Pax declared June to be “Pagan Values Blogging Month,” as I’m sure anyone who actually reads this blog has noticed by now. The end of June draws near and I still haven’t said anything about it, so I suppose it’s time. I’ll get back to the tattoo next time.


I’ve read all sorts of posts on the topic of varying levels of quality. Some simply engage cheerfully and eagerly with some particular aspect of a values system without reflecting much on how or why such a value is “pagan.” Some of these are quite good for what they are, but I feel like there’s a big glaring hole in such an approach. Others address the thornier problem of defining what makes a value “pagan” or not, and have come up with various answers. I was ready to just steer clear of the whole thing because I’m not sure what a “pagan value” is either and I’m not sure I’m up to wrestling with it. But “it’s hard!” is not a good enough reason to not do something (there’s one of my values, I guess) so I have to give it a shot.

I think Kullervo hit the nail on the head in his post when he talks about the common human practice of taking what we are doing anyway and applying a values system to it in a retroactive way. We do what we do, and then we come up with a system to call the things we do “moral.” Or we take a system that already exists and bend it around ourselves so that we don’t have to change much and or be challenged – we avoid any friction between “the stuff that we want to do” and “the stuff that we should do.” That’s true of everyone; it’s not just a Pagan failing.

You have to be something of a rebel to come to this path. No matter how accepting your family, friends and neighbors might be, the fact is that you have to be willing to be an oddball to do this. It’s a little bit dangerous (or a lot, depending on where you live) and it takes courage and self-determination to follow this path. One thing almost all of us share is a strong feeling that this path is the correct one, and we all have to deal with institutional voices that tell us that our path is wrong. We have to be willing and determined to listen to that inner voice and follow our heart to what’s right. The darker side of that, of course, is self-indulgence, and self-determination/self-indulgence is the greatest strength and the greatest weakness of our community.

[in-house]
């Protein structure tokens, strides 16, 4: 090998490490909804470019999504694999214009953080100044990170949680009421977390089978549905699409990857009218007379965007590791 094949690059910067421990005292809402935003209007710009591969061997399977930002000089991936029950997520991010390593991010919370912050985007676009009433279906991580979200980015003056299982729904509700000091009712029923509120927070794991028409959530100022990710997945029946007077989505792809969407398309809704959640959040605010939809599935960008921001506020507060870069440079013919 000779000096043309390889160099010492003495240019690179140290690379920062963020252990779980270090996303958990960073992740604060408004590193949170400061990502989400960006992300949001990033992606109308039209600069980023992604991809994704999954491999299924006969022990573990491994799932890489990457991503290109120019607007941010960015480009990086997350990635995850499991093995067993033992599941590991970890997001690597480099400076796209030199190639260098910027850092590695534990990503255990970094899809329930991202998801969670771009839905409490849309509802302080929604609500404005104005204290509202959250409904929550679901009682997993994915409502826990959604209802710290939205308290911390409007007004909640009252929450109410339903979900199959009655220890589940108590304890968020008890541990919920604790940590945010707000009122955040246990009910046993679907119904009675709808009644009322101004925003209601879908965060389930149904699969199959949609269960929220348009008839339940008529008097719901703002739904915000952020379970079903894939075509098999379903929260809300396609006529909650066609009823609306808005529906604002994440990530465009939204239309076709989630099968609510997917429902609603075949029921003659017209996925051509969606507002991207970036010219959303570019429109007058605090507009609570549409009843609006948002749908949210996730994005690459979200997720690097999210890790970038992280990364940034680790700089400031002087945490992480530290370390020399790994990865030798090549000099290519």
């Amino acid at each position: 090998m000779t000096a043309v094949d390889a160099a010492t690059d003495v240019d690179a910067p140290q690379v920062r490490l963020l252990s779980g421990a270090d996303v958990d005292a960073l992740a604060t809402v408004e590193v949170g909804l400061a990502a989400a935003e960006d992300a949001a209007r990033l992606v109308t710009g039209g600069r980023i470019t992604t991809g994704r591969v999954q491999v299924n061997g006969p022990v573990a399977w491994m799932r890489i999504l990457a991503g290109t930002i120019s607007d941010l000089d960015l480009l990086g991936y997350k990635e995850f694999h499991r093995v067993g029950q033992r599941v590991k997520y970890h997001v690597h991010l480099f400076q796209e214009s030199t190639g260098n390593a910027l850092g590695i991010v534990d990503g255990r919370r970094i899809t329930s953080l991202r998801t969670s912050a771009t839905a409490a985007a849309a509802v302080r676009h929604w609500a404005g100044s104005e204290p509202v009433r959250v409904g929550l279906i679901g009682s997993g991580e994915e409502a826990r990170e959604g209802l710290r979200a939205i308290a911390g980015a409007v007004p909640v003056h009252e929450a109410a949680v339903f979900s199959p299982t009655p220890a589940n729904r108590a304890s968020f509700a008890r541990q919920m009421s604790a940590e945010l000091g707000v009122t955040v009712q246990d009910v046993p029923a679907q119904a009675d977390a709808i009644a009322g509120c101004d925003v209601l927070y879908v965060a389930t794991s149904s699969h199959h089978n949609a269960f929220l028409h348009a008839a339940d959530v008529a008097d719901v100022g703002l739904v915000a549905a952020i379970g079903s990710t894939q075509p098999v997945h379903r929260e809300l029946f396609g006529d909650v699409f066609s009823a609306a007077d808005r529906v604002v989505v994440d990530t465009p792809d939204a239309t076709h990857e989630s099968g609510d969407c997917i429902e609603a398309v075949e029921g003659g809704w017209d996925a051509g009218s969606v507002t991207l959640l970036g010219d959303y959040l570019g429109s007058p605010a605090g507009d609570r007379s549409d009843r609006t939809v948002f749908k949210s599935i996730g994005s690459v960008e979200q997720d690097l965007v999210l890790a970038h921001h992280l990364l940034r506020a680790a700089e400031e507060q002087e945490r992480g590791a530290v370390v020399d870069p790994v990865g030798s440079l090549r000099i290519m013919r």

It’s no wonder, then, that we have a hard time coming to a common understanding of “pagan values.” If self-determination is a defining characteristic, then no outwardly-imposed system of values will stick if the inner leading disagrees with it; if self-indulgence is as well, then nothing that is inconvenient or difficult will stand a chance.

Aleister Crowley said “Do what thou wilt shall be the whole of the Law,” and I think he was really onto something there.  It got watered down a bit in the Rede with the “an it harm none” bit – I think they should have stuck with “the whole of the Law” because everyone gets bogged down on that part and the significance of “do as you will” gets skimmed over or lost, and “an it harm none” takes away the real force of “do as you will”. Do what thou wilt – now there’s a challenging value, if you’re willing to actually engage with it. As far as I can tell, Crowley’s dictum is the basic Pagan value that we all follow. It has to be, because we can only get here by following that will – there’s no one else to tell us to do this. There’s nothing else to compel us, ultimately, but our own will to do so.